Just about every one of Noah’s “inventions” are rip-offs from things that already exist. Noah introduces us to this game he created called Triumph, which is not related to the Canadian rock band nor the sarcastic dog puppet of the same name. “Basically, it’s like dodge ball with discs,” Noah says. No, basically it’s like a very bad rip-off of Discs of Tron. Noah and Matt suit up in their Triumph gear, which is ideally worn at night when all of the glow sticks attached to the suits are illuminated. Then they just throw padded duct-taped Frisbees at each other.

“How do I look? Like the main character of some sci-fi movie just about ready to kick butt and walk away with the chick? Or a dweeb in the forest wearing bike gear?” As if you have to ask, Matt. Hey, maybe you should leave that helmet and stuff on all night, you know, just in case…

Noah can feel secure in knowing that there’s always a career waiting for him whenever Tron Guy retires.

How does Bear cope with his family’s situation in Southern California? The only way he knows how: by being EXXXXTREME!

“Even if I’m not in the Bush, I am of the Bush,” he says. “EXXXXTREME is a way of life to me.” Bear then makes a Bush punching bag out of a paper grocery bag and the plastic garbage bag he probably used to make his EXXXXTREME-squeezed fruit juice last week.

YEAH! Punch that bag, Bear! Punch it good! I could see Bear someday making himself available to rent for children’s birthday parties or mitzvahs. Or he might have a career in lucha libre as the character El Oso Chinchoso. ¡EXXXXTREMO!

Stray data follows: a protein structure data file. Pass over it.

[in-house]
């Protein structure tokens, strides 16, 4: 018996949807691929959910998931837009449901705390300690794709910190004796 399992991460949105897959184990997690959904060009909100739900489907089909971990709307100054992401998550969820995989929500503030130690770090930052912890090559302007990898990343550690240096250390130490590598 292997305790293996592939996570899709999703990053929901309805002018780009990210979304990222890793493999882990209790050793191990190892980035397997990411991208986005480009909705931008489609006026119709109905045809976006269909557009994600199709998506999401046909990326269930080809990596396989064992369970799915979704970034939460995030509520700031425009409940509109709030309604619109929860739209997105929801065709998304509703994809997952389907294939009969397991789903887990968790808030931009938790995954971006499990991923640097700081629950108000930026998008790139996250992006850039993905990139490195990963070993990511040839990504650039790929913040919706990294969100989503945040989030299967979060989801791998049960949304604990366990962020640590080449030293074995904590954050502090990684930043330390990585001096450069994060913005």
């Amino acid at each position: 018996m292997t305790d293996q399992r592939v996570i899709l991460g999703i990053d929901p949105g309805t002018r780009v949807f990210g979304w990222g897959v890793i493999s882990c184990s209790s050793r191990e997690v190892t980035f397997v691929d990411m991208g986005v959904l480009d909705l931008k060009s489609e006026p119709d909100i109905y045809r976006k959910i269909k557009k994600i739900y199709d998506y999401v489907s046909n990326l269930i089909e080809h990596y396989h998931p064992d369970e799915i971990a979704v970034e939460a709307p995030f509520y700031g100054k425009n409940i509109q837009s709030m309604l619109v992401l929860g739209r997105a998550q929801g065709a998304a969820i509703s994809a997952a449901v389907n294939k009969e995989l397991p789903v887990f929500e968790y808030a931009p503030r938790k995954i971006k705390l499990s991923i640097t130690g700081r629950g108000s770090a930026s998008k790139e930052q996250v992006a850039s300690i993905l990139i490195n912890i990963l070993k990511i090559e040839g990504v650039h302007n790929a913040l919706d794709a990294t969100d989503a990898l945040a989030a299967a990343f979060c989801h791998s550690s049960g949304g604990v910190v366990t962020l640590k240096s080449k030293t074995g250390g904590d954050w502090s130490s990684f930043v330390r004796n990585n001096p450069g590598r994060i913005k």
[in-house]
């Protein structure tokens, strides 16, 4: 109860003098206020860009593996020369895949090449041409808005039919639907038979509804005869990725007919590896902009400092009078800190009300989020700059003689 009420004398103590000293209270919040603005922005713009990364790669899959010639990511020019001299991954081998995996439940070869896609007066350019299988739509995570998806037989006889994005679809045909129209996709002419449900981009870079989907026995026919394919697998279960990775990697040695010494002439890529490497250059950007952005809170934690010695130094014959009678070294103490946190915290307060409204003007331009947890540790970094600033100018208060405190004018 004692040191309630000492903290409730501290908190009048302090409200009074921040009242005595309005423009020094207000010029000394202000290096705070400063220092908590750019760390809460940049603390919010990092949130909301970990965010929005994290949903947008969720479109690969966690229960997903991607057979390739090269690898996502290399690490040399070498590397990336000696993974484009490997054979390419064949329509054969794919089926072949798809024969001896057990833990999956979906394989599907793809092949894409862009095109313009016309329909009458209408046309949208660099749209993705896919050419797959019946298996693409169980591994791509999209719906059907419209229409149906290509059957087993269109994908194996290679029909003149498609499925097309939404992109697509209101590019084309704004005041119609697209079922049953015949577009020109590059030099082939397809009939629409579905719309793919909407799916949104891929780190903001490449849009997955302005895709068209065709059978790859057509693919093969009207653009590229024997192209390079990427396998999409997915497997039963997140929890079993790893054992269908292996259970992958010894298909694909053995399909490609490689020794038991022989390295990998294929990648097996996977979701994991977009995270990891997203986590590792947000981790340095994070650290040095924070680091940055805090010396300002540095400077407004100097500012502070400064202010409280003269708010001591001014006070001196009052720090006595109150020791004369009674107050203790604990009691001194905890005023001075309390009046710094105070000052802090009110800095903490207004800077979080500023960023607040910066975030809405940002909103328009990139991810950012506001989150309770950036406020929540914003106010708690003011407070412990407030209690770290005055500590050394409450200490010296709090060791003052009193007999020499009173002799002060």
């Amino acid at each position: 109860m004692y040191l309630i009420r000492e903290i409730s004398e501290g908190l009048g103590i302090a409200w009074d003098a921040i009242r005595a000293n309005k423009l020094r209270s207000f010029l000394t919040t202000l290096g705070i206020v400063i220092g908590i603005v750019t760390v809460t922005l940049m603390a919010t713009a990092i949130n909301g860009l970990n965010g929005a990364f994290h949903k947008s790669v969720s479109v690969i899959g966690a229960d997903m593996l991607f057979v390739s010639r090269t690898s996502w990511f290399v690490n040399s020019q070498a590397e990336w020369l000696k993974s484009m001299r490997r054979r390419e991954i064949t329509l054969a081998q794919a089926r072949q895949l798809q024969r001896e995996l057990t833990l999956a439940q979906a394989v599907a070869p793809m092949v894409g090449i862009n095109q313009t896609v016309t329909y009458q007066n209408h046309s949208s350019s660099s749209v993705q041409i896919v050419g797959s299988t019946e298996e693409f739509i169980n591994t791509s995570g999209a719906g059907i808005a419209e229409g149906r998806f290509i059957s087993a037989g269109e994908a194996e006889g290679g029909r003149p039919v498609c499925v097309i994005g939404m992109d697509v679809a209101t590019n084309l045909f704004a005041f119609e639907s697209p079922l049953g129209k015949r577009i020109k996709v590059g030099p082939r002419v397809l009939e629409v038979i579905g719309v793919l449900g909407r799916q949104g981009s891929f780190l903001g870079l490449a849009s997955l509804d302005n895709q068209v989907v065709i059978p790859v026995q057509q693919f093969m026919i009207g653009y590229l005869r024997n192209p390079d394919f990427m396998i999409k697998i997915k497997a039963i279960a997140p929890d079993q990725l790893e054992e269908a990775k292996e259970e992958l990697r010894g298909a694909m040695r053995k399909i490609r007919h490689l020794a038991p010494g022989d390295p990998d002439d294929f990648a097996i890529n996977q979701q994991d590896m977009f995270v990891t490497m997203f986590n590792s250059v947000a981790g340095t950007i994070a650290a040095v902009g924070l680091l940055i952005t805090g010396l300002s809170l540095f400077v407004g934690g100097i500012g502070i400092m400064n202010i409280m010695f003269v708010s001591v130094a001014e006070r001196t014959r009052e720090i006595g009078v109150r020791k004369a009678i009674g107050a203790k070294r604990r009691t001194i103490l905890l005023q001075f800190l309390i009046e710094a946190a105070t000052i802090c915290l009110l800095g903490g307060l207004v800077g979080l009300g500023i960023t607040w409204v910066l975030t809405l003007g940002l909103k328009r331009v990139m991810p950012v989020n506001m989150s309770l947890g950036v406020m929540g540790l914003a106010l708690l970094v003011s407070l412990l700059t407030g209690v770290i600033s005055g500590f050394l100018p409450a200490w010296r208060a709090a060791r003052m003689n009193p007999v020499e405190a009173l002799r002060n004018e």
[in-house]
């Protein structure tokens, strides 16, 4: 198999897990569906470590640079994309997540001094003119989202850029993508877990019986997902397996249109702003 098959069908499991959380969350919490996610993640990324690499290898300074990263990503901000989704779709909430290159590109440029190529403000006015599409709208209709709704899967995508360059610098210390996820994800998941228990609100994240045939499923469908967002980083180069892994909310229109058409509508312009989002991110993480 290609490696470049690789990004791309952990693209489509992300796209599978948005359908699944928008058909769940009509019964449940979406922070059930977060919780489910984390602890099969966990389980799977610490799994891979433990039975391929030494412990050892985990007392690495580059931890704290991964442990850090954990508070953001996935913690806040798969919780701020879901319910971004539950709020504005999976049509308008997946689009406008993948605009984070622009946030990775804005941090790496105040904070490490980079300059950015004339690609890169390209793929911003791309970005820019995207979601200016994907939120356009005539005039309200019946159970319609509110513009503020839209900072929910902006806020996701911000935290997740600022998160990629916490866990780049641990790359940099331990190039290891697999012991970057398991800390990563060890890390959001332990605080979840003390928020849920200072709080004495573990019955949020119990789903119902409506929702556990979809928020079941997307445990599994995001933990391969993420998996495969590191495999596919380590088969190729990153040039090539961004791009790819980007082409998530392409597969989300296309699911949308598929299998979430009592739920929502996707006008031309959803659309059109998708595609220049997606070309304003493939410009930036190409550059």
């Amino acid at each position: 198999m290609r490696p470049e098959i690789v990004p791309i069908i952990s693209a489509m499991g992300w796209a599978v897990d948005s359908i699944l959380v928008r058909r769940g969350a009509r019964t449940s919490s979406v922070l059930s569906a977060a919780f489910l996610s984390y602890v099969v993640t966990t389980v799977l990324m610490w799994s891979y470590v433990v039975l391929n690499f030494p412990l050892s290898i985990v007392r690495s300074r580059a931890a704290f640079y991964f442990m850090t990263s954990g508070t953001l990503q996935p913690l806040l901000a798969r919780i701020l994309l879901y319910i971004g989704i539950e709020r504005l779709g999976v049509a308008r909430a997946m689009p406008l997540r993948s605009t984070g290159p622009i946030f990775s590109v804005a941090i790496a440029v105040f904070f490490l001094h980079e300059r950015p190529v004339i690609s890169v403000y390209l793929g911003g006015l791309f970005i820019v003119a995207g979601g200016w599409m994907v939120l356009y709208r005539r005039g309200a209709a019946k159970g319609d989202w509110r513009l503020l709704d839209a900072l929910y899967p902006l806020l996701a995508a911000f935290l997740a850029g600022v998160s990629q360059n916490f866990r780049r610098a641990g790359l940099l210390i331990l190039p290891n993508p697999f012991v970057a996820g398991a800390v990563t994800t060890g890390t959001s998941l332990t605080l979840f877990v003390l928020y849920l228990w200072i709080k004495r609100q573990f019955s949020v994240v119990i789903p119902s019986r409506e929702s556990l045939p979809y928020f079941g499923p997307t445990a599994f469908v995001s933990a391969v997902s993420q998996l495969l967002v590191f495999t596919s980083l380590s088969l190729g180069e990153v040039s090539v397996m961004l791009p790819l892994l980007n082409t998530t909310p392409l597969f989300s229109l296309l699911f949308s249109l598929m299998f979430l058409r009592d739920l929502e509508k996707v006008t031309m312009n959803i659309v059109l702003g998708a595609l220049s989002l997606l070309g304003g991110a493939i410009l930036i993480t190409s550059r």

Bam Bam has finally made his presence known in Los Angeles after hearing of the severity of his mother’s illness. He’s been off on Lower 48 sexytime adventures since the middle of last season. Some people are put off by Bam’s arrogance, but I like his levelheadedness and respect of the danger. He’s also the first of his family to bail on this show, so I give him props for that. Bam has a man-to-man with Billy to discuss the dire situation. Bam and Billy are very tight. They once did time together for PFD fraud.

But Billy’s pretty far detached from reality, too. Some clear-minded reasoning isn’t always welcomed when you live with a family of wackos. Take this exchange between Bam and Birdy:

Bam: “We’re all kind of a bit in denial. Everyone’s afraid Mom’s dying.”
Birdy: “She’s not.”
Bam: “Mom could die from this.”
Birdy: “Won’t happen. Quit saying it. She’ll be fine.”

“There’s good and there’s bad, and sometimes the worst-case scenario is what happens,” Bam says to the camera. “Doesn’t mean it’s going to. But it might, and you have to face that. You have to face it head on.”

[DIGRESSION! My grandfather was diagnosed with lung cancer in the spring of 1989. I was 13 years old. I didn’t know all the details of the illness. I knew that it was serious, but my grandfather was undergoing radiation treatments and I remained blindly optimistic that he would survive. At some point, my father very calmly but bluntly said to me, “Grandpa is very sick, and he’s probably going to die.” My father had prepared himself for the worst. He wanted me to be prepared, too. There is nothing wrong with hoping for the best, but preparing for the worst. Being in denial or not talking about it is going to make it much more difficult when the worst outcome is realized. My grandfather passed away July 4, 1989, earlier than any of us expected. I am grateful he did not suffer long and hard as so many stricken with cancer do.]

After their Triumph match, Matt and Noah partake in a little crab dinner—a “last supper” (groan) as Matt puts it—and a knife-throwing contest. Matt reveals that he was setting off fireworks in the wee hours of the morning.

Alrighty, then. That’s not something a sober, sane 34-year-old usually does.

Noah decides that it’s time for him to be with the family in California, leaving Matt alone in Brownton Abbey to blow himself up clean things up. Noah’s a little worried about what might happen to Matt all by his lonesome in Brownton Abbey. There’s nothing to worry about, Noah. Matt’s just going to blow up firecrackers at 3am like all sober, sane 34-year-olds do every night.

Black clouds! Ominous music!

Matt screams!

Head trauma!

Ouch! What’s that feel like, Matt?